Facebook bug bounty spend rockets - but has effectiveness increased?
A bumper year for Facebook bug bounty, as ⅔ of 2015’s total spend has been hit in the first half of 2016 alone. What has Facebook been doing right (and wrong), and what does it mean for your business?
Facebook has paid out an impressive $5m to researchers over the last five years for reporting bugs in its social-media, messaging, and hardware platforms. The social media giant began its bug bounty program in 2011, and now accepts and pays researchers bounties on a widening range of products, including Instagram, Oculus Rift, Free Basics, and as of this year WhatsApp.
Possibly this widening range goes some way to explaining a recent rise in costs. Facebook has paid out $5m to over 900 researchers in the five years, with more than $610,000 of that total going to 149 researchers in the first half of 2016, or 12.2 per cent of the total.
In March, Facebook paid researcher Anand Prakash $15,000 for reporting a bug that could have allowed a hacker to gain control of any Facebook account via a missing password security feature on a beta-testing site.
In 2015, the company paid out $936,000, and even more in previous years - it sent $1.3m to 321 researchers in 2014, and $1.5m in 2013.
So what has Facebook gained from its 5 year-programme and $5m cash investment (as well as an unknown cost in man-hours to wade through unsuccessful submissions, which hit 9,000 in the first half of 2016 alone)?
Well, it is probably more secure overall, certainly based on the example above, one of many potentially serious, brand-damaging vulnerabilities that have been closed by the programme. However, it’s not all been plain sailing, with a few political hiccups over the years - such as the Instagram bug disclosure/non-disclosure incident - which mainly highlighted just how rapidly the bug bounty process can go awry.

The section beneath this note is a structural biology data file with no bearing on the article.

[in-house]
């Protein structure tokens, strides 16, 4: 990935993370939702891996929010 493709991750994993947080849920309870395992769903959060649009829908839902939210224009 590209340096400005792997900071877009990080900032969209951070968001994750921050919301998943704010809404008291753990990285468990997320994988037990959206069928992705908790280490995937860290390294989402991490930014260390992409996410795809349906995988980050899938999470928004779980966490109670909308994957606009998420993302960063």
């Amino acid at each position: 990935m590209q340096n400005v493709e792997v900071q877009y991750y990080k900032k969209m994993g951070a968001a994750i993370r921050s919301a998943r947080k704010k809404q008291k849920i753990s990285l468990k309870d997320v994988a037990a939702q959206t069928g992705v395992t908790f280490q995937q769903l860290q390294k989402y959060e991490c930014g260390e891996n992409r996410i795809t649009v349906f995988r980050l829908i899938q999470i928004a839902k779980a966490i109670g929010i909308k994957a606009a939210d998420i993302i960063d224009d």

As Ilia Kolochenko, CEO High-Tech Bridge said at the time: “That Facebook bounty scandal is a good example of the trouble that can result when company and researcher have different visions on the scope of testing and related risks. You can specify conditions and criteria for vulnerability submissions as carefully as you like, but very few researchers will actually read them and even fewer will respect them.”
Facebook pledged then to learn from that incident, and learning is one of the main benefits the company has highlighted recently: “Five years of experience has helped us refine and strengthen many aspects of our program, and we heard from researchers that they appreciate our rewards, triaging, and quick fixes. But researchers also gave us ideas about how to make our program even better, so we are making changes to better support our bug bounty community”, said Joey Tyson, a security engineer on the Facebook Bug Bounty team in a blogpost.
“Our award notifications now include information on how the specific bounty was determined. We continue to make these decisions based on real (rather than perceived) risk and will share more details on the thinking behind each award. We're also preparing to share more educational resources on security fundamentals and topics specific to our products”, ended Tyson.
Clearly a certain amount of diplomacy goes a long way when running a successful bug bounty programme, and having a robust, understandable process on both sides of the reporting coin is essential. Processing, remediating and notifying are key elements of the mix, and even more important than they seem in terms of maintaining trust. As an aside, even Facebook might struggle with some of the remediation times posted on the non-profit open archive resource Open Bug Bounty - the current winner being patched in a minute.
Technically of course, bug bounty programs aren’t a security panacea in any sense, and it’s fairly clear that in spite of various corporations launching new programs very few of these huge corporates expect them to be.
As Kolochenko said: “Vulnerability testing methodologies should be proportional to your web infrastructure size, scope and, most important, its expected usage in production. If you are a large company with numerous publicly facing web applications available and designed for everyone – a bounty programme can definitely be a great added-value for your security arsenal. Otherwise, you'd be better spending your budget on traditional web security solutions, proper integration of S-SDLC, and mitigation of the most popular web application security risks”.